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|System Administration Guide: Devices and File Systems Oracle Solaris 10 8/11 Information Library|
When you use the fssnap command to create a UFS snapshot, observe how much disk space the backing-store file consumes. The backing-store file initially uses no space, and then it grows quickly, especially on heavily used systems. Make sure that the backing-store file has enough space to expand. Or, limit its size with the -o maxsize=n [k,m,g] option, where n [k,m,g] is the maximum size of the backing-store file.
Caution - If the backing-store file runs out of space, the snapshot might delete itself, which causes the backup to fail. Check the /var/adm/messages file for possible snapshot errors.
You can also specify a directory for the backing-store path, which means a backing store file is created in the directory specified. For example, if /var/tmp is specified for the backing-store path, the following backing-store file is created.
If you created one large root (/) file system instead of creating separate file systems for /export/home, /usr, and so on, you will be unable to create a snapshot of those separate file systems. For example, this system does not have a separate file system for /usr as indicated under the Mounted on column:
# df -k /usr Filesystem kbytes used avail capacity Mounted on /dev/dsk/c0t0d0s0 3618177 2190002 1391994 62% /
If you attempt to create a snapshot for the /usr file system, you will see a message similar to the following:
# fssnap -F ufs -o bs=/snaps/usr.back.file /usr snapshot error: Invalid backing file path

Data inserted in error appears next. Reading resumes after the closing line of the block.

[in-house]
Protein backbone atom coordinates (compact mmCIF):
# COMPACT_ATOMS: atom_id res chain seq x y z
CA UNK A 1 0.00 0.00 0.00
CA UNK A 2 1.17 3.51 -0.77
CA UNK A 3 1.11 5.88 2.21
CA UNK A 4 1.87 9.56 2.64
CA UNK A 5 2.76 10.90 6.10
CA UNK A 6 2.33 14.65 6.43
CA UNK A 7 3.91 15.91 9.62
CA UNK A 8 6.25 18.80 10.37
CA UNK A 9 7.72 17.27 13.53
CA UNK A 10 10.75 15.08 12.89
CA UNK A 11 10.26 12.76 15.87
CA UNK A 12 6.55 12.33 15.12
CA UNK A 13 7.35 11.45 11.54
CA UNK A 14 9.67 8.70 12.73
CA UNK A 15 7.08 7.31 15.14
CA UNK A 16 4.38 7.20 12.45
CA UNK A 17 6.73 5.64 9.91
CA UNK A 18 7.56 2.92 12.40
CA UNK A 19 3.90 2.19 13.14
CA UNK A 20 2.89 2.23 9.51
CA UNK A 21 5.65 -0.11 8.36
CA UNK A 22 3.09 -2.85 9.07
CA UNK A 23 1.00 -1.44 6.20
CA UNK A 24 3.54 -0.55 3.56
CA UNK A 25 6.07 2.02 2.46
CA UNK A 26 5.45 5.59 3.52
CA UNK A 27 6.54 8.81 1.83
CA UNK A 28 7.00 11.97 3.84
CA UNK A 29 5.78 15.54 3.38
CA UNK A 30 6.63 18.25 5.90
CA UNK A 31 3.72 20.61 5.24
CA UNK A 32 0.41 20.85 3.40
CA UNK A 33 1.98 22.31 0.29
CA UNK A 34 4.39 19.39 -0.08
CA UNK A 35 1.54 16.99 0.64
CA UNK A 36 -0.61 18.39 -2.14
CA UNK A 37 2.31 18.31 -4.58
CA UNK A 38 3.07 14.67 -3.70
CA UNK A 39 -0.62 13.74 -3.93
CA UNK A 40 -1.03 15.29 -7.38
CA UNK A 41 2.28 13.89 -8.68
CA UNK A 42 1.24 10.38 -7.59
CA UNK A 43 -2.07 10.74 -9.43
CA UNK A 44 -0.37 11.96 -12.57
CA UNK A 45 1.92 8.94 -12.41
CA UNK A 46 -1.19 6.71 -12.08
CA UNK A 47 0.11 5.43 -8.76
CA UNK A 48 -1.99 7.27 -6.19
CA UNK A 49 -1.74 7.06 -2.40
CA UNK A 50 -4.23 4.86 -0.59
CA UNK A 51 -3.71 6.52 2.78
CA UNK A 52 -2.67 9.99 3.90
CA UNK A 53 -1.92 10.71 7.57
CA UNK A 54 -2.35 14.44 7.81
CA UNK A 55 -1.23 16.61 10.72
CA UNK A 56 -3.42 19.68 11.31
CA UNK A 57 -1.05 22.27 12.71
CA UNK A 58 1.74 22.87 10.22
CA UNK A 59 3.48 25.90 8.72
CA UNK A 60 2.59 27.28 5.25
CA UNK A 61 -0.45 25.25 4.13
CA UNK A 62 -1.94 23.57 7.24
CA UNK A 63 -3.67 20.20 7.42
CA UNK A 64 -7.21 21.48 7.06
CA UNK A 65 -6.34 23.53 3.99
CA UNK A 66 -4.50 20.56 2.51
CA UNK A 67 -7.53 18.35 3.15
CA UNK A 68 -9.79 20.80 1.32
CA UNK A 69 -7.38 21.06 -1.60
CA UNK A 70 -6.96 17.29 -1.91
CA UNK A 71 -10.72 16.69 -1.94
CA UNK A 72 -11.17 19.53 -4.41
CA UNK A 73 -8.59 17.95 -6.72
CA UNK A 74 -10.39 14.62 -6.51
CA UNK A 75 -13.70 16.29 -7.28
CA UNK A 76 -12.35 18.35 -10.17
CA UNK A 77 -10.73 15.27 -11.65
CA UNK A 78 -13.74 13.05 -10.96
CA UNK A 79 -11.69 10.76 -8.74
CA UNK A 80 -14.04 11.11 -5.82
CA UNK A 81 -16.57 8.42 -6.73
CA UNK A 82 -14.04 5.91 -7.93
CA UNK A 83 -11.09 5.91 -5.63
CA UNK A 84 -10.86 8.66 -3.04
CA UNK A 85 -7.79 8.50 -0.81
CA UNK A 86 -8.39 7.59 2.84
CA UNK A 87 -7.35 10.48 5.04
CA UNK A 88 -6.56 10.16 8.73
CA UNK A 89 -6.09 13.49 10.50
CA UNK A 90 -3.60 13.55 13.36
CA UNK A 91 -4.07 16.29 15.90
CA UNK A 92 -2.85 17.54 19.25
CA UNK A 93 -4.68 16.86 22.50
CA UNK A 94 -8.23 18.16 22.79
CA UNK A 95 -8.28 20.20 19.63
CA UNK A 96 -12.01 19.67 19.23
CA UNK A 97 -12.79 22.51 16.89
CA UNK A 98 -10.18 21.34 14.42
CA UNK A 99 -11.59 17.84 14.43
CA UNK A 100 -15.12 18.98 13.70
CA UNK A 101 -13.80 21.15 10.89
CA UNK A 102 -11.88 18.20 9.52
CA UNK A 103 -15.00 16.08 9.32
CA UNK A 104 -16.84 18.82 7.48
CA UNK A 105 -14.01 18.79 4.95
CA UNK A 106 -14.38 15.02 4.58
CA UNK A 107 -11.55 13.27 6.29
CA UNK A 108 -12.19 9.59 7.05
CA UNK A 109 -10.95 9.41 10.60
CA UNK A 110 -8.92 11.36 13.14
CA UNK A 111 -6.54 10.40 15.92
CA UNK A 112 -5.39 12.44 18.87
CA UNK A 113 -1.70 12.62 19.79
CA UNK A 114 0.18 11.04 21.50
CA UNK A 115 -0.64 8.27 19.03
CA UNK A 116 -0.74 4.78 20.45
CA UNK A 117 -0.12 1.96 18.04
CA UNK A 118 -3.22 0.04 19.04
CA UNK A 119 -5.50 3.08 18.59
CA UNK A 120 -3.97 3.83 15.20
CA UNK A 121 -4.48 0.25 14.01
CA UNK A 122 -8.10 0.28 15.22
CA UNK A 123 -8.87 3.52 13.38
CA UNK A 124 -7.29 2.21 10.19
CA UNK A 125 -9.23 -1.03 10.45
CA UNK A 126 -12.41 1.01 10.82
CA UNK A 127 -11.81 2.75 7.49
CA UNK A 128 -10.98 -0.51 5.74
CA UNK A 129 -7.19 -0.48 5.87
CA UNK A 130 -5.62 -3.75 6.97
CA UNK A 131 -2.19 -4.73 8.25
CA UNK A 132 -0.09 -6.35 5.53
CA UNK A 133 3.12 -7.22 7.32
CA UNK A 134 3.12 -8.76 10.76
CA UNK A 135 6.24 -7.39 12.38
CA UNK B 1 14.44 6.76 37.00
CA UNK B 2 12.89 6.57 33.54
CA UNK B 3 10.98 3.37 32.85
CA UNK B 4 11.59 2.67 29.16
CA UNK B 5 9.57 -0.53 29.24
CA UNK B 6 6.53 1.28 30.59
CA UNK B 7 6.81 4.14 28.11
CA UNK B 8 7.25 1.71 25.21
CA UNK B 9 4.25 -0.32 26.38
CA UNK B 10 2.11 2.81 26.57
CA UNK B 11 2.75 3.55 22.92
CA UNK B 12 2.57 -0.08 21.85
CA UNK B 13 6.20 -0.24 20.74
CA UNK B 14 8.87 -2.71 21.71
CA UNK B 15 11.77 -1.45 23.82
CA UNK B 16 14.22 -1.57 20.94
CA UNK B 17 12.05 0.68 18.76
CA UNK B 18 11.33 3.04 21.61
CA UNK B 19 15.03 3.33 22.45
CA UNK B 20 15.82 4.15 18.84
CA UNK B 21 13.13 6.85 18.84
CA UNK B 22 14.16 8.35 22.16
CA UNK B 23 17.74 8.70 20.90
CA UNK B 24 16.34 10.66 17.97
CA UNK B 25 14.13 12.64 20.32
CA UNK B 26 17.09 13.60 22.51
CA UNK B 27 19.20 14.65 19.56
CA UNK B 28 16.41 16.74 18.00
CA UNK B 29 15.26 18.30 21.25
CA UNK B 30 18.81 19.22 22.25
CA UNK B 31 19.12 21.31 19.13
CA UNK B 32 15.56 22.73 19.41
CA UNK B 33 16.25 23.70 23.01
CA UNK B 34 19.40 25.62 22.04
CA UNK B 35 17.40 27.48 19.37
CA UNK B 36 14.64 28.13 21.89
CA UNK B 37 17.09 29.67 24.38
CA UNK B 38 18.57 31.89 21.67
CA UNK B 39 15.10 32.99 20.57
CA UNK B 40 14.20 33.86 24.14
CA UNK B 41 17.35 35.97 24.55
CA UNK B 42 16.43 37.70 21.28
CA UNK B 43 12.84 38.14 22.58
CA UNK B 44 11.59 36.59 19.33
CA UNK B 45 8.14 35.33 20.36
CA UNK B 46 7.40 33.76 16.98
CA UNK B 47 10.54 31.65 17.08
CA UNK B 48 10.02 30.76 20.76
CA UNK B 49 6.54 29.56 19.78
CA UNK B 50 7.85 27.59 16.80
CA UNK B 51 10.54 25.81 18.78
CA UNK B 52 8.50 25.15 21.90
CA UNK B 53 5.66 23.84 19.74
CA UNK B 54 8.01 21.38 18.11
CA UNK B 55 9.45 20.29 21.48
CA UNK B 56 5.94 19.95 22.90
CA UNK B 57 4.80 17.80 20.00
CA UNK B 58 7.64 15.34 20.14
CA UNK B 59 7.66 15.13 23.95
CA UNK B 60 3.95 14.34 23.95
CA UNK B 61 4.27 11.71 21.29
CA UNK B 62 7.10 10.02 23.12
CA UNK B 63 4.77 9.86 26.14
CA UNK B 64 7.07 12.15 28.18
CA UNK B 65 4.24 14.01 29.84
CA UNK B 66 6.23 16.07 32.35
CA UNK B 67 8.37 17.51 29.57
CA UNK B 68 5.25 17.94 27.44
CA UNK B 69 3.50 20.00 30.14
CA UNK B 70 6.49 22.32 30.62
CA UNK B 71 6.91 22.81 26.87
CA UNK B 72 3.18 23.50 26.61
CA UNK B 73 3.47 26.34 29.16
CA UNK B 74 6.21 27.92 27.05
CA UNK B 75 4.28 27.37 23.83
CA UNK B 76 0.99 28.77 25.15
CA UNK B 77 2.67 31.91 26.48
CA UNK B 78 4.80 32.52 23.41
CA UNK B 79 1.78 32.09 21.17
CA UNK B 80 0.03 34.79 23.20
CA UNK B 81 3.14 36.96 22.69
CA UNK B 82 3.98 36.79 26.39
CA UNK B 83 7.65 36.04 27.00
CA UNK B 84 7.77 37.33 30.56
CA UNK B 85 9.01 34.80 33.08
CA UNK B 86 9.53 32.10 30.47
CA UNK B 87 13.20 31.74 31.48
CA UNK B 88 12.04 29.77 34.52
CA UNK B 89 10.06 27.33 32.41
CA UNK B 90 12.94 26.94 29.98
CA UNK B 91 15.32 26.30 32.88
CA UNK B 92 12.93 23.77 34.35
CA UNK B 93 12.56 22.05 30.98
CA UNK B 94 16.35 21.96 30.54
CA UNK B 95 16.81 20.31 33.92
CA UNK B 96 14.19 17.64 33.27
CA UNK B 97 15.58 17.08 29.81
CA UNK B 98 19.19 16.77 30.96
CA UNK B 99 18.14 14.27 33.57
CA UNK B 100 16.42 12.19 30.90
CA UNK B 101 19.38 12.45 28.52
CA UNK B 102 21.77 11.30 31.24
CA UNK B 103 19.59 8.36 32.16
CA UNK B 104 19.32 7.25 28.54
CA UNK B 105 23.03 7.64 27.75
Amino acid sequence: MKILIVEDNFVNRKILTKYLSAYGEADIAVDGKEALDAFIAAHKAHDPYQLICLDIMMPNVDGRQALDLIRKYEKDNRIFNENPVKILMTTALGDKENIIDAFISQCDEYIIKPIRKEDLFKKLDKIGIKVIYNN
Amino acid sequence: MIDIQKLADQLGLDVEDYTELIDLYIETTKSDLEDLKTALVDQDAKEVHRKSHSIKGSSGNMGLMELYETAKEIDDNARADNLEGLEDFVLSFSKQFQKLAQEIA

This message indicates that you cannot have the backing store file on the same file system as the file system being snapped, which is the case for the /usr file system, in this example.
For more information, see the fssnap_ufs(1M) man page.
Creating a multiterabyte UFS snapshot is identical to creating a snapshot for a smaller UFS file system. The only difference is that multiple backing store files are created for each 512 GB of file system space.
Keep the following key points in mind when creating a snapshot for a file system that is larger than 512 GB:
Multiple backing store files are created.
If you specify a backing store file name when the snapshot is created, then the subsequent backing store file names will be interated based on the file name that you specify. The subsequent backing-store files will have the same name, but with the suffixes .2, .3, and so on.
If you only specify a backing store file destination (or directory) and not a backing store file name, then multiple backing store file names will be created and iterated with the suffixes .2, .3, and so on.
The fssnap -i command only reports the first backing store file name even if multiple backing store files have been created. However, the reported backing-store length is the combined sizes of all the backing store files for the snapshot.
Note - Backing-store files are sparse files. The logical size of a sparse file, as reported by the ls command, is not the same as the amount of space that has been allocated to the sparse file, as reported by the du command.
After you have backed up the snapshot or you would just like to remove the snapshot, you will have to remove the backing store files manually if you did not use the unlink option when the snapshot was created.